Just hours after its release, Australia’s new COVIDSafe coronavirus contact tracing app was downloaded more than a million times.
CovidSafe was based on a similar app, TraceTogether, which was developed in Singapore. It uses Bluetooth technology so that users within 5 feet of each other are able to prompt a “digital handshake”. The app will then log this contact and encrypt it for security.
In case a user tests positive, the app will use the logged information to contact those the infected user interacted with. This helps replace the current manual process in place of finding people who have come in contact with COVID-positive people. The app will also help the infected user by offering advice on things to look for, how and where to get tested, and what precautions to take to protect family and friends.
The app was launched as a means to help ease social restrictions. Only when 40% of the population starts using the CovidSafe app will it then reach its maximum effectiveness, says the Australian government.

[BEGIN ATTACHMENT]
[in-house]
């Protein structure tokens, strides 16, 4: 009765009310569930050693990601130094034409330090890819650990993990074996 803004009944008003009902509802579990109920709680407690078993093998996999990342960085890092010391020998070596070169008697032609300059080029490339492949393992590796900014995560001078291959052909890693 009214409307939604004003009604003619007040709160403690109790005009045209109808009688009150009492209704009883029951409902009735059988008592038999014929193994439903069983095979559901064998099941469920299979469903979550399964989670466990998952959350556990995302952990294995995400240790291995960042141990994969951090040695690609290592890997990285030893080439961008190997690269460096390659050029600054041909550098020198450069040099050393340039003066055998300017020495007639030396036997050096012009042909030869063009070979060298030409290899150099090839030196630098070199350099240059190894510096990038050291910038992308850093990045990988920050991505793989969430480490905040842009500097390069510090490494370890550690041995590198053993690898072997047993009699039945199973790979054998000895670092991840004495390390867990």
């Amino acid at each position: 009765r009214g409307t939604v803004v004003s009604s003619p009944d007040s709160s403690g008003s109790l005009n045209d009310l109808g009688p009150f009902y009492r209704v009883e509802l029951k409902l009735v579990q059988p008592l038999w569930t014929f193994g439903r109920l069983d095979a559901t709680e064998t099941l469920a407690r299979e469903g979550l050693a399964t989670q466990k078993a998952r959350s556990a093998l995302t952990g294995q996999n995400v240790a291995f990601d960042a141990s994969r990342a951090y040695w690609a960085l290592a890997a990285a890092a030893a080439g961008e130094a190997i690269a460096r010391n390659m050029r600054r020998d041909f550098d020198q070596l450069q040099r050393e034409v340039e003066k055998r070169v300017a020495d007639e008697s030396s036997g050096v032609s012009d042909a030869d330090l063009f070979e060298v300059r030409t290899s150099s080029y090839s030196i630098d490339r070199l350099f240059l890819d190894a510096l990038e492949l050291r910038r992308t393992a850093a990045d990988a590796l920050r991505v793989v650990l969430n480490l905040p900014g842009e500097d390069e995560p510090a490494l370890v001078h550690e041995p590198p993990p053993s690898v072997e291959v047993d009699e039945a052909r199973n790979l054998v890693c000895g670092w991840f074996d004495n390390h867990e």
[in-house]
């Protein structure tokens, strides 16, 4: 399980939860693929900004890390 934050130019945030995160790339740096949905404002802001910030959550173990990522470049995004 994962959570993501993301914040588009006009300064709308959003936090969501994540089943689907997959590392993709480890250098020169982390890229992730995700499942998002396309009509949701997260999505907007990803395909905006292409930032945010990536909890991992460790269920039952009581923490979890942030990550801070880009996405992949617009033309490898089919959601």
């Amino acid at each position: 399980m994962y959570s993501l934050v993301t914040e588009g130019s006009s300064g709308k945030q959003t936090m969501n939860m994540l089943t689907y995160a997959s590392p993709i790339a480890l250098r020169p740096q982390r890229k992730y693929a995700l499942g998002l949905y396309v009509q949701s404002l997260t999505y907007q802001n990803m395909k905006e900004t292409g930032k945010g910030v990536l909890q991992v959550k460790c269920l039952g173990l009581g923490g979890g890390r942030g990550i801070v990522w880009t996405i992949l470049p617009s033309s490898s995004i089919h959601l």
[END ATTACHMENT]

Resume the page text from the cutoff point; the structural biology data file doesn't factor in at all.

Data and information collected by the app can only be accessed by state health authorities with strict restrictions on which persons or entities can access it. The Australian health minister even says that a court order or even police will not be able to access the data. Health officials will not name infected persons and all information will be wiped out after 21 days or upon deletion of the app.
Earlier this month, tech giants Apple and Google teamed up and announced a framework to develop decentralized contact tracing apps. With such sensitive information, companies involved in the development of these apps have pledged to disable the service as soon as the need for it is no more. Despite the increased security measures, no countries have yet signed on to use their framework.